Archive | March, 2015

The Go! Team – The Scene Between

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The Go! Team – The Scene Between

Posted on 26 March 2015 by Joe

Boom! That’s right it’s a rare 10/10 from us for this comeback album from The Go! Team.

The press release rightly points out that this album “has a heavy focus on melody”. That is an understatement if anything. The whole album from start to finish is teaming with singles, with wonderful hooks, riffs and choruses shining throughout. Its perfect pop and I challenge anyone who professes to have any form of appreciation for a good pop song to dislike this album.

The Go Team The Scene Between artwork SMALL(1)

The secret to its success is simplicity, with Mr Go! Team Ian Parton writing, performing and producing the entire album and then using a range of female singers to take lead vocal duties. Each brings to the album a genuine chart feel, like a credible Katy Perry in places. There’s lashings of sampling too, helping it to retain The Go! Team’s genre crossing credentials on an album that ends up sounding like a beautiful mix of The New Pornographers, Polyphonic Spree and The Beastie Boys’ Paul’s Boutique.

It is too tough to single out any track, they are all great. But if you were to look up one on Youtube or Soundcloud to verify my  enthusiasm go for the  euphoric title track and the beautiful pop of Waking the Jetstream. But please don’t stop there, buy the album, and then enjoy the St Etienne-esque Did You Know and many more pop gems too.

I’ve had this album for at least two months now and I’m still playing it on a weekly basis with its pop proving itself far from throwaway as Parton delivers arguably his best ever release.

10/10

by Joe Lepper

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Hysterical Injury – Blood Burst EP

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Hysterical Injury – Blood Burst EP

Posted on 20 March 2015 by Joe

Bristol based brother and sister bass and drums duo Annie and Tom Gardiner have been flirting with breakthrough status for around eight years now, gathering plaudits but not the wider audience their music arguably deserves.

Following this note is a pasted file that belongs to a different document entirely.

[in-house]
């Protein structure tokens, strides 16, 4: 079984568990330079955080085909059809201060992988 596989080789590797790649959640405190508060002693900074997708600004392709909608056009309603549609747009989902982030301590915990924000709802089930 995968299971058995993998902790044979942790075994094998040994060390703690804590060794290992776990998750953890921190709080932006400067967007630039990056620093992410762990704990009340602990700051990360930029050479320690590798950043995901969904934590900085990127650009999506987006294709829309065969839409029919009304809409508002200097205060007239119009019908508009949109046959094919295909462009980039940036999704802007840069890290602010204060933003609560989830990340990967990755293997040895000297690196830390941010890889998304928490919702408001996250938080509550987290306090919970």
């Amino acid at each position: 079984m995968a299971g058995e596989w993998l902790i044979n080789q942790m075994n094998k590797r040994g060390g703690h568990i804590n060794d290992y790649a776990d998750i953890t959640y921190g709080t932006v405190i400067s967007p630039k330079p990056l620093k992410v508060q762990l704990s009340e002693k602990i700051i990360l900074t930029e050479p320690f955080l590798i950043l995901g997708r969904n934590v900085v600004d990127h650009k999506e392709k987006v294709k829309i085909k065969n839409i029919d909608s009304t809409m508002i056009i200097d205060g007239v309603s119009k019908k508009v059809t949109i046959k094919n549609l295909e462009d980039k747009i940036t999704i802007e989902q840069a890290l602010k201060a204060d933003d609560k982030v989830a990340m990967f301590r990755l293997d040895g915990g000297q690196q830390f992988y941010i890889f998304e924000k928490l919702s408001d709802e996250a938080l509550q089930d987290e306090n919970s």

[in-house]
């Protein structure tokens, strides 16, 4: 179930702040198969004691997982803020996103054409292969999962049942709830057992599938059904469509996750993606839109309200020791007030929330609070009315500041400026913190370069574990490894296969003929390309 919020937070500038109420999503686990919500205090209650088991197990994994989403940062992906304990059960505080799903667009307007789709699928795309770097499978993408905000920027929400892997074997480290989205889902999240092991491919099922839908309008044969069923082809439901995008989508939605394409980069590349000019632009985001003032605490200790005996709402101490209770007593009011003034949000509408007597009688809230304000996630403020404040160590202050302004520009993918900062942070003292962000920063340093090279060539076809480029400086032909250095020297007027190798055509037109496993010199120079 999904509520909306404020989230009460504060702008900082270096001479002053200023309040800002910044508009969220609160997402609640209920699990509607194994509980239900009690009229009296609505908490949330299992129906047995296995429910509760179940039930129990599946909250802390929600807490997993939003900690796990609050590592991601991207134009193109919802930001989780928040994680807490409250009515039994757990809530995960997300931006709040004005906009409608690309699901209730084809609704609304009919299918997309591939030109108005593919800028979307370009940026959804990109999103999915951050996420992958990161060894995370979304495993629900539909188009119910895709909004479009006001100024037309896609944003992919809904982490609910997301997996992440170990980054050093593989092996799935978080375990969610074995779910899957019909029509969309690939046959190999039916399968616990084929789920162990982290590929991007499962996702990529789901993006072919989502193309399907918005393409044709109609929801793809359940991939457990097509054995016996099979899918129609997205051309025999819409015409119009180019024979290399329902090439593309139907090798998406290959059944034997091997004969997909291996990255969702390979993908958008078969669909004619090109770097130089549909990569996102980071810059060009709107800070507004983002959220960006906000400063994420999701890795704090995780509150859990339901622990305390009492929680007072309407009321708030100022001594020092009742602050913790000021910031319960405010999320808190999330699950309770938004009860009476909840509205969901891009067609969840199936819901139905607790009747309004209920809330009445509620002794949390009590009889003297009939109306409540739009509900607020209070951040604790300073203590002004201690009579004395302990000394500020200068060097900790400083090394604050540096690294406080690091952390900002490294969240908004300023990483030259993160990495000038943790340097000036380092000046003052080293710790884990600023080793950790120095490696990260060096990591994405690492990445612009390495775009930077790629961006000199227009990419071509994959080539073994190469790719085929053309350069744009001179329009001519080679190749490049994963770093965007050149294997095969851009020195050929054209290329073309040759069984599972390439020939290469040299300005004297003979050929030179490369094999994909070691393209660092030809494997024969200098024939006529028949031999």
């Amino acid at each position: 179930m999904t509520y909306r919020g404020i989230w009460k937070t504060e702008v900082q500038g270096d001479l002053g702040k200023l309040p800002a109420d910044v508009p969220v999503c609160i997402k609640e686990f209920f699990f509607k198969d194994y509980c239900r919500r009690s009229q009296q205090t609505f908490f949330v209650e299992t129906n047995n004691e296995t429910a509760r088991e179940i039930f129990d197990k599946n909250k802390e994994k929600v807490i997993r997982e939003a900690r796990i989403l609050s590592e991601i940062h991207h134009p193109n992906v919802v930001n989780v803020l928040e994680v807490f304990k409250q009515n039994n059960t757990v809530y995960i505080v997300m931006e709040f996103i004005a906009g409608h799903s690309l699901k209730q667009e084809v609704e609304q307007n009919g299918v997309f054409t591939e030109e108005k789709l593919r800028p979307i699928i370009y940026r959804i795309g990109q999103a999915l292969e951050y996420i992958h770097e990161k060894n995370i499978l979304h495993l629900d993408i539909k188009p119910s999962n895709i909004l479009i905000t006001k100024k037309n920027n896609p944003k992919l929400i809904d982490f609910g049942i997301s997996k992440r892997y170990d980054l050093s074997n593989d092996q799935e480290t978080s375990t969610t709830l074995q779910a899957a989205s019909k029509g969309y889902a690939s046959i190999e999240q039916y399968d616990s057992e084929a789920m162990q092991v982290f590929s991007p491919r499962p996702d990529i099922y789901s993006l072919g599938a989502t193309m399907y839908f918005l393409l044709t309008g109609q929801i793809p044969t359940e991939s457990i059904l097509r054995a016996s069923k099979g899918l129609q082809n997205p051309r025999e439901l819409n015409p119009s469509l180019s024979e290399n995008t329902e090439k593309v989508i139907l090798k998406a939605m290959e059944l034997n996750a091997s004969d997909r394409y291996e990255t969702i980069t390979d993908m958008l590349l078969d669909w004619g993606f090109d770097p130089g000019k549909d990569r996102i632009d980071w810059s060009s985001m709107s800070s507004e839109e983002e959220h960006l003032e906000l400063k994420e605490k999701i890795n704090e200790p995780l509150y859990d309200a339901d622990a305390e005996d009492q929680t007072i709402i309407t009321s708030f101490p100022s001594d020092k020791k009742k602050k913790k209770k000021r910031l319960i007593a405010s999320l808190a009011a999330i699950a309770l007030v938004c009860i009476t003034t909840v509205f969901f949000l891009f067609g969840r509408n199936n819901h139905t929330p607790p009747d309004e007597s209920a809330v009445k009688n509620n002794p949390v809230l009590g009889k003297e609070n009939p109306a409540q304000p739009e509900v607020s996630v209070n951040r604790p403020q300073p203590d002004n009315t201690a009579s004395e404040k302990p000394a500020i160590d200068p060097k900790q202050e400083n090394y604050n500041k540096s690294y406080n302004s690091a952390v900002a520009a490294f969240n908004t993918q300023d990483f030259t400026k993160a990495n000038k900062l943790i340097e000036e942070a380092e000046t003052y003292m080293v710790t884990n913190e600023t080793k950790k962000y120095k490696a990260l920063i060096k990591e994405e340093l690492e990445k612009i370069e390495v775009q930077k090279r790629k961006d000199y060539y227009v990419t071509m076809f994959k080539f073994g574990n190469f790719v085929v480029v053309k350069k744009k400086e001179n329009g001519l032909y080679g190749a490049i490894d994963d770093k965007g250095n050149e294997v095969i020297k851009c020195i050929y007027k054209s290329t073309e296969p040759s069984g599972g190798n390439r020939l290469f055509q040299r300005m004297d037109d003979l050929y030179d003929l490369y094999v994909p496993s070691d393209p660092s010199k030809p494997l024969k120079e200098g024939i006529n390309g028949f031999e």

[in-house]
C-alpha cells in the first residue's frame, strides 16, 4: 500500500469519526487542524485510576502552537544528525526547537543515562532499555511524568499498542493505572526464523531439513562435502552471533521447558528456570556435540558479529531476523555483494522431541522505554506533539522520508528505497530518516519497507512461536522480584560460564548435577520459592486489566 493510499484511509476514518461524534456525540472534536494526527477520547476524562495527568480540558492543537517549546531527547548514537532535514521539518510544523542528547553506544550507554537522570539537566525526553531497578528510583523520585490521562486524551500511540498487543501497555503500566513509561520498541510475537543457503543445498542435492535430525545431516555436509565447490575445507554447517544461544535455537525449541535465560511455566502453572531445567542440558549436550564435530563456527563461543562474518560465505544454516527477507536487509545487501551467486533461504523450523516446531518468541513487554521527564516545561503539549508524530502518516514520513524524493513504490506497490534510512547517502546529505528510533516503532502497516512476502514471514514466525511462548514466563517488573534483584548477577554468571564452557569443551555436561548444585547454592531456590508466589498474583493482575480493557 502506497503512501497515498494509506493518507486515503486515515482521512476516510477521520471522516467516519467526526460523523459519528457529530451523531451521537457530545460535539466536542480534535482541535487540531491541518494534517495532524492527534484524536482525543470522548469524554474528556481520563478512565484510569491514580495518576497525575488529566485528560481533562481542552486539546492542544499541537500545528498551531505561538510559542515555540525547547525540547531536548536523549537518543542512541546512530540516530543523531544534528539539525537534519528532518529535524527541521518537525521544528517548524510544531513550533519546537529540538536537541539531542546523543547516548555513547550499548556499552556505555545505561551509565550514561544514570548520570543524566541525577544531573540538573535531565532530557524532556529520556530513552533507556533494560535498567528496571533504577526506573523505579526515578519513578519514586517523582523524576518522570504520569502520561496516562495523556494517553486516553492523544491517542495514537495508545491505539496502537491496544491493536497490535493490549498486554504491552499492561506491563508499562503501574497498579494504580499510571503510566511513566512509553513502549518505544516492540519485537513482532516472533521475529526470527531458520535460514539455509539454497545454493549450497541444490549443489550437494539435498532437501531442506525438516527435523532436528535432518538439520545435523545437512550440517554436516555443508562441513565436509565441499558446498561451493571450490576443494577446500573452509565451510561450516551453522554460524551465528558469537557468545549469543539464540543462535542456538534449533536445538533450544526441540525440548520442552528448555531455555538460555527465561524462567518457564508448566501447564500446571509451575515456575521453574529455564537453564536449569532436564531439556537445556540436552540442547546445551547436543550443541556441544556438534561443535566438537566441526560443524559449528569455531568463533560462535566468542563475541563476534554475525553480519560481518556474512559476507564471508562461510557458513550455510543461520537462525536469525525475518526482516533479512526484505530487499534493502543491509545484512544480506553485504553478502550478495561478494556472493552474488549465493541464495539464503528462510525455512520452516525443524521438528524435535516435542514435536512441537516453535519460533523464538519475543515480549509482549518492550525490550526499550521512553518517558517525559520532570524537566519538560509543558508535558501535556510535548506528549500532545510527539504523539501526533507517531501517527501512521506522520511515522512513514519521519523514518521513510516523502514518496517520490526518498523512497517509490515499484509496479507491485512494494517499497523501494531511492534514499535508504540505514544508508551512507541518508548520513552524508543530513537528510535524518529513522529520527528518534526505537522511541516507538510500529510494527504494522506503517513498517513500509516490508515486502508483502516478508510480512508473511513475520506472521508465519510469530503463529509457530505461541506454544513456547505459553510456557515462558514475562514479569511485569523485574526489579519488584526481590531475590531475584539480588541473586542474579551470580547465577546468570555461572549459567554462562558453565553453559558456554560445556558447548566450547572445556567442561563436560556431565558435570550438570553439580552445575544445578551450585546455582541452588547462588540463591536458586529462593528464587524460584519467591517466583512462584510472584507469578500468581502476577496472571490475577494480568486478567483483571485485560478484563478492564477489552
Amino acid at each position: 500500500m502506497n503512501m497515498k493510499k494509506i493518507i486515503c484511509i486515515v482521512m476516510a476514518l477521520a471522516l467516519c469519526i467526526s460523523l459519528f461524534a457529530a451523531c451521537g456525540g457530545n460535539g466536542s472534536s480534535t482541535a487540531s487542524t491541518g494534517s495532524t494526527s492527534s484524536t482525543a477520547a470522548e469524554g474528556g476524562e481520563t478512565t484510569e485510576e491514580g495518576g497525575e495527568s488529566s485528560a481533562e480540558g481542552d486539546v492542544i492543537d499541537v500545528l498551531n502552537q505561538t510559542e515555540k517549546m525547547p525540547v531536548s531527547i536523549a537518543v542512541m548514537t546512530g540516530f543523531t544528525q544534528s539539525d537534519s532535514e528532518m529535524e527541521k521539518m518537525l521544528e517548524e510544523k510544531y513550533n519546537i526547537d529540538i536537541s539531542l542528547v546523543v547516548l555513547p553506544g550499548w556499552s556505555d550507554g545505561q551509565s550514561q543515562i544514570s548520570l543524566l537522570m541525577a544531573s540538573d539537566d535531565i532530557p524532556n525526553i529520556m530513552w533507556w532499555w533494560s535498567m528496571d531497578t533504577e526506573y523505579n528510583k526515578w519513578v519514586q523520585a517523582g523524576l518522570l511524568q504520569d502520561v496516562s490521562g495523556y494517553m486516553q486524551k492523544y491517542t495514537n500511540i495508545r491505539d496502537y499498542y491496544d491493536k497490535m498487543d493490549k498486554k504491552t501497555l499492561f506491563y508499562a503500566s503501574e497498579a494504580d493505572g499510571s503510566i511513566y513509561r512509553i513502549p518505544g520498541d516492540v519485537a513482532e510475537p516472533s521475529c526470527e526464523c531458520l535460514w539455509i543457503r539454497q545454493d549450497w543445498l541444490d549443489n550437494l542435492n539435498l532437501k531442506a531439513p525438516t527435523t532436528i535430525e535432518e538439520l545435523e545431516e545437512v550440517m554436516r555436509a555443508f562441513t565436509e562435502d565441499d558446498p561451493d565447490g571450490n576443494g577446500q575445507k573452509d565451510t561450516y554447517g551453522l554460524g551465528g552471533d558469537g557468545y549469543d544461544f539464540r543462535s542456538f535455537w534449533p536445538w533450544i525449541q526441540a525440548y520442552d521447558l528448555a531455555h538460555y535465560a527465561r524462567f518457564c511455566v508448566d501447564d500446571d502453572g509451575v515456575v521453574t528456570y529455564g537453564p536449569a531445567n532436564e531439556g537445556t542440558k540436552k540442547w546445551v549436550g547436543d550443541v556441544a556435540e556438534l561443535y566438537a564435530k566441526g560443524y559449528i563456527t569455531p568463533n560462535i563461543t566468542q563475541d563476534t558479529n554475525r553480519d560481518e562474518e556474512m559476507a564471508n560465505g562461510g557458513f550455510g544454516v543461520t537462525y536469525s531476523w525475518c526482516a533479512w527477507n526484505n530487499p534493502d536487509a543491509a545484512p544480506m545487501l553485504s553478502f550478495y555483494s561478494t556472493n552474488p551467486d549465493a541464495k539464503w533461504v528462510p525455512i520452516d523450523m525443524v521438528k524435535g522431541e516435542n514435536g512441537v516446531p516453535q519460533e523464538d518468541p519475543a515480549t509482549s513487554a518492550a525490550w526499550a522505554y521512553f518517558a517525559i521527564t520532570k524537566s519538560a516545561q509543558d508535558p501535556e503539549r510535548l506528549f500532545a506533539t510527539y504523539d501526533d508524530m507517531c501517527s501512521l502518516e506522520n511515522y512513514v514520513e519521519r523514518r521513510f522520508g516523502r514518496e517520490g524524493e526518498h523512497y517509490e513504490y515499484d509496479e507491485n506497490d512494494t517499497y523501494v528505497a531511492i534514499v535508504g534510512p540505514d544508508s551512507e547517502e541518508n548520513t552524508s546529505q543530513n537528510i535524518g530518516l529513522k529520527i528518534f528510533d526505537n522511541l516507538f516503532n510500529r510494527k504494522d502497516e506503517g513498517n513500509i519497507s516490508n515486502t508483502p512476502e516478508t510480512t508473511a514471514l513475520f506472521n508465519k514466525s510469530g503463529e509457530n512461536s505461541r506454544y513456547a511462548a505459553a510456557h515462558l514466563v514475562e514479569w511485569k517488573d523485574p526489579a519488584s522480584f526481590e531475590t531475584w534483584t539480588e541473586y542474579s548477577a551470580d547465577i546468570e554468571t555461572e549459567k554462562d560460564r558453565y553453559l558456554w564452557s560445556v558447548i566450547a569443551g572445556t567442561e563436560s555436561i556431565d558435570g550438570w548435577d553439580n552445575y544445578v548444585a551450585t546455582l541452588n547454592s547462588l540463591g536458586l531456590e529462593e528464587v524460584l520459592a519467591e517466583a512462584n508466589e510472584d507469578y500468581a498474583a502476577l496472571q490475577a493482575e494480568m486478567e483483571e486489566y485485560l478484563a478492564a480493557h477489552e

Along the way they’ve managed to skip over inevitable The White Stripe comparisons, mainly because they sound nothing like them, and enjoyed more welcome comparisons to Sleater Kinney and Sonic Youth.

blood_burst_booklet-cover

With this latest four track EP from the duo let’s add a couple more comparisons into the mix. For starters early 1980s new wave act Pylon spring to mind, especially on the lead track Under Milk Wood, which has the Athens, Georgia based band’s  similar jerky rhythms, albeit supplemented here  with Annie’s very English sounding folk vocals.

The early 1980s sounds continues with Woken With a Warning, with the sparse urban bass lines of Young Marble Giants a point of reference. Annie also sounds more than a little like YMG’s vocalist Alison Statton here.  This track could stay a YMG homage and still be fine, but then the drums crash in it becomes something even more impressive. Like Under Milk Wood another excellent lead track emerges. It is this track that on repeat listens emerges as the most triumphant.

Ready to Burst and Blood on a Daisy, the other two tracks, reveal themselves as interesting extras to the two main attractions here. Special mention though to the vocals on Ready To Burst, which reminds me a little of the prog-rock disco that Field Music and their various off shoots excel at.

As a collection of four tracks this has it all, two awesome singles, two more more than competent filler tracks and perhaps, dare us West Country music journalists dream, at last a breakthrough release for one of the region’s most interesting acts.

8/10

by Joe Lepper

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Morrissey – Capital FM Arena, Nottingham (March 13, 2015)

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Morrissey – Capital FM Arena, Nottingham (March 13, 2015)

Posted on 16 March 2015 by John Haylock

Morrissey, the man, the myth, the mardy bum. Love him or loathe him you cannot ignore him, some call him a self obsessed opinionated bore not realizing how much some of us dearly  love nothing more than a self obsessed opinionated bore.